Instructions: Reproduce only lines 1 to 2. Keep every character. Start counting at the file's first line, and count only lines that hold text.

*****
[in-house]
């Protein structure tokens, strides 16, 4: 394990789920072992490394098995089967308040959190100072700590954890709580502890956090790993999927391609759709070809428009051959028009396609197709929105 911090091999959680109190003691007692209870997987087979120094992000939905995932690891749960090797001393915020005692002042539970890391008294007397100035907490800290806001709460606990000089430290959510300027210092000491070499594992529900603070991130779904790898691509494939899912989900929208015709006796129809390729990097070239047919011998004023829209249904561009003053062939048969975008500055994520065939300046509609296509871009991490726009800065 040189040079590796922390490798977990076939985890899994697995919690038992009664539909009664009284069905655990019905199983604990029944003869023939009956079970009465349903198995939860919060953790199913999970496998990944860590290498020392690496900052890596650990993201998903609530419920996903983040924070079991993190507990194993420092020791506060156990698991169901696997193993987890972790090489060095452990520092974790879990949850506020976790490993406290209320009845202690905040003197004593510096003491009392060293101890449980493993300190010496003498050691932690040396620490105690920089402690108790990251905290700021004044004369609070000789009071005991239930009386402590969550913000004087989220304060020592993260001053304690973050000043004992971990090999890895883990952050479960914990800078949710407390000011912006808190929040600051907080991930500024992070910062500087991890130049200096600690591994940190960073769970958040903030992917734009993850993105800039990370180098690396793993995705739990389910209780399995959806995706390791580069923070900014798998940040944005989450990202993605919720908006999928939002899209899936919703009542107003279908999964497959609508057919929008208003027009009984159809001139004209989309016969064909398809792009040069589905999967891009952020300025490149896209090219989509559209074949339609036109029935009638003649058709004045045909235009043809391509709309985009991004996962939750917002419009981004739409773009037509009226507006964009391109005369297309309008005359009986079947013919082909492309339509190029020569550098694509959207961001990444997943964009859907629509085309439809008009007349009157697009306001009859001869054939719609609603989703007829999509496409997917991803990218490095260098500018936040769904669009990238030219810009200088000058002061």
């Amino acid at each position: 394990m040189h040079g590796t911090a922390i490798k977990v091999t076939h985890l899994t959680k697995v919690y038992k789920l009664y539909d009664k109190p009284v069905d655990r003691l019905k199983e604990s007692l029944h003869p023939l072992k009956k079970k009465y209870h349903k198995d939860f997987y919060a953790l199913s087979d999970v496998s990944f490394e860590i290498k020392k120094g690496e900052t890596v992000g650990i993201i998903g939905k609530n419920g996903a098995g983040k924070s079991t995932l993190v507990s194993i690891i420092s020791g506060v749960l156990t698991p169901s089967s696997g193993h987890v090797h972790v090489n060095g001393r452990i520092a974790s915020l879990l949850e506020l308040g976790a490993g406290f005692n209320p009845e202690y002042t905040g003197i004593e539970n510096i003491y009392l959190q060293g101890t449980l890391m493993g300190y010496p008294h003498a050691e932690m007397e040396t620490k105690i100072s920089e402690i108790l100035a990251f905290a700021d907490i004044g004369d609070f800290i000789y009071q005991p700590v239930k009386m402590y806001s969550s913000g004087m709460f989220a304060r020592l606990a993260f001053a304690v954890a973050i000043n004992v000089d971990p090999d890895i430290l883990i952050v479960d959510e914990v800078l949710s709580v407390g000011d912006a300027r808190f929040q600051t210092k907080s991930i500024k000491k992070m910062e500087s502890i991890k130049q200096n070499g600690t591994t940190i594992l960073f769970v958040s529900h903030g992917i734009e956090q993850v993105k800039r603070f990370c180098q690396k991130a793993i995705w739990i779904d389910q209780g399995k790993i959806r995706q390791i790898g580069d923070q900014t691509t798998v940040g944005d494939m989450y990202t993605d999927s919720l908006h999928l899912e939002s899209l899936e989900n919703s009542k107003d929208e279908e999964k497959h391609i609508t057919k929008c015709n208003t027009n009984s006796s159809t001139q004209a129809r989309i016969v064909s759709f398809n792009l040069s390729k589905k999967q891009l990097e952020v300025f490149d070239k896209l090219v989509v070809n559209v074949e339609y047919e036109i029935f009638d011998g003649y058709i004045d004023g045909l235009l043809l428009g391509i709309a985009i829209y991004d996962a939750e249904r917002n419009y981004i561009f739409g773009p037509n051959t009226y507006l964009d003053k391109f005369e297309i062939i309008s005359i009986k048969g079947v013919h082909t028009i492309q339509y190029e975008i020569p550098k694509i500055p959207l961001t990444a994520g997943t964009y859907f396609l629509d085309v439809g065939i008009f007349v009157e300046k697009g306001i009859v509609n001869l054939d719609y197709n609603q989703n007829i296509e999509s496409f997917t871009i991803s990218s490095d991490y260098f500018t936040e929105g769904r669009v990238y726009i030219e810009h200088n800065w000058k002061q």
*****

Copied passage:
[in-house]
């Protein structure tokens, strides 16, 4: 394990789920072992490394098995089967308040959190100072700590954890709580502890956090790993999927391609759709070809428009051959028009396609197709929105 911090091999959680109190003691007692209870997987087979120094992000939905995932690891749960090797001393915020005692002042539970890391008294007397100035907490800290806001709460606990000089430290959510300027210092000491070499594992529900603070991130779904790898691509494939899912989900929208015709006796129809390729990097070239047919011998004023829209249904561009003053062939048969975008500055994520065939300046509609296509871009991490726009800065 040189040079590796922390490798977990076939985890899994697995919690038992009664539909009664009284069905655990019905199983604990029944003869023939009956079970009465349903198995939860919060953790199913999970496998990944860590290498020392690496900052890596650990993201998903609530419920996903983040924070079991993190507990194993420092020791506060156990698991169901696997193993987890972790090489060095452990520092974790879990949850506020976790490993406290209320009845202690905040003197004593510096003491009392060293101890449980493993300190010496003498050691932690040396620490105690920089402690108790990251905290700021004044004369609070000789009071005991239930009386402590969550913000004087989220304060020592993260001053304690973050000043004992971990090999890895883990952050479960914990800078949710407390000011912006808190929040600051907080991930500024992070910062500087991890130049200096600690591994940190960073769970958040903030992917734009993850993105800039990370180098690396793993995705739990389910209780399995959806995706390791580069923070900014798998940040944005989450990202993605919720908006999928939002899209899936919703009542107003279908999964497959609508057919929008208003027009009984159809001139004209989309016969064909398809792009040069589905999967891009952020300025490149896209090219989509559209074949339609036109029935009638003649058709004045045909235009043809391509709309985009991004996962939750917002419009981004739409773009037509009226507006964009391109005369297309309008005359009986079947013919082909492309339509190029020569550098694509959207961001990444997943964009859907629509085309439809008009007349009157697009306001009859001869054939719609609603989703007829999509496409997917991803990218490095260098500018936040769904669009990238030219810009200088000058002061």